Over the past year and a half, the world has seen crisis after crisis. Today, NPR's Michele Kelemen spoke to António Guterres, the United Nations High Commissioner on Refugees, mostly about the crisis in Sudan.
But at one point during their talk, Guterres rattled off the crises they've dealt with since the beginning of 2011: The Ivory Coast, Libya, Syria, Yemen, both a famine and conflict in the Horn of Africa, Mali and now Syria is flaring up again.
A court in the Netherlands is set to deliver a verdict Thursday in a case involving a former head of state charged with international war crimes.
Charles Taylor, former president of Liberia, is on trial at the Special Court for Sierra Leone in The Hague, Netherlands. He is charged with 11 counts of war crimes and crimes against humanity — including murder, rape, sexual slavery and the use of child soldiers — in neighboring Sierra Leone.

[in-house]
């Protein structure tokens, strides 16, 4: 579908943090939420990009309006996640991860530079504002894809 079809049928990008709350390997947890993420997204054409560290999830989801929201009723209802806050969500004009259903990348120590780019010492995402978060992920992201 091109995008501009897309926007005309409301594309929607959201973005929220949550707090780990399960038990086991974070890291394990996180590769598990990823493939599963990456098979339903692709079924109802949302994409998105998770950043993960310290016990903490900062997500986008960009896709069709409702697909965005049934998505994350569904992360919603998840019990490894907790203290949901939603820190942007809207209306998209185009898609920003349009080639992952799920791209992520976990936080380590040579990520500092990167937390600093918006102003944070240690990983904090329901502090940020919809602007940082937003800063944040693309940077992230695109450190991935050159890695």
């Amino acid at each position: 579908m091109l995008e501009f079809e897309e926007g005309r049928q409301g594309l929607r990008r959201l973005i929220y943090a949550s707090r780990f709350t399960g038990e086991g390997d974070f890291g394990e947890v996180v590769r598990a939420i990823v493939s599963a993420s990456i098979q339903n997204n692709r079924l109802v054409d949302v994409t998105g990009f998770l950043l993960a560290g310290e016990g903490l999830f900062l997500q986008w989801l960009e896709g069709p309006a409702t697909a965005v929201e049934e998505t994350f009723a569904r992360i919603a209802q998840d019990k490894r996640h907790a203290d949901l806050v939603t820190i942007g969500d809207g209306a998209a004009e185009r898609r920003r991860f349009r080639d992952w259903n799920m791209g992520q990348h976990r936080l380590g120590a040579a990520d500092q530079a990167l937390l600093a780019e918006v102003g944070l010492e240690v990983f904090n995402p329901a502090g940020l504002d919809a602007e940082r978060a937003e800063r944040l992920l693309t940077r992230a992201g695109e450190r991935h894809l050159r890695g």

Tens of thousands died during Sierra Leone's vicious civil war, one that was infamous for the brutal hacking off of limbs.
Liberia has been better known for conflict than tourism the past couple of decades.
But this week, a group of 150 tourists, many of them Americans, arrived for a brief stay in the small nation on Africa's West Coast. When their cruise liner docked in the capital of Monrovia, they became the largest group of tourists to visit the country in many years, probably since the 1970s.
Dock workers in Monrovia usually unload cargo ships full of secondhand clothes or rice — not a cruise ship full of American tourists.
The crisis between Sudan and South Sudan has intensified with the north branding its recently independent southern neighbor the enemy. This follows two weeks of bitter fighting in the disputed oil-producing border area between the two Sudans. NPR's Ofeibea Quist-Arcton is monitoring developments from her base in Dakar, Senegal and joins us now.
OFEIBEA QUIST-ARCTON, BYLINE: Good morning, Ofeibea.
NEARY: Now, Ofeibea, just bring us up to date on what is happening in Sudan and South Sudan right now.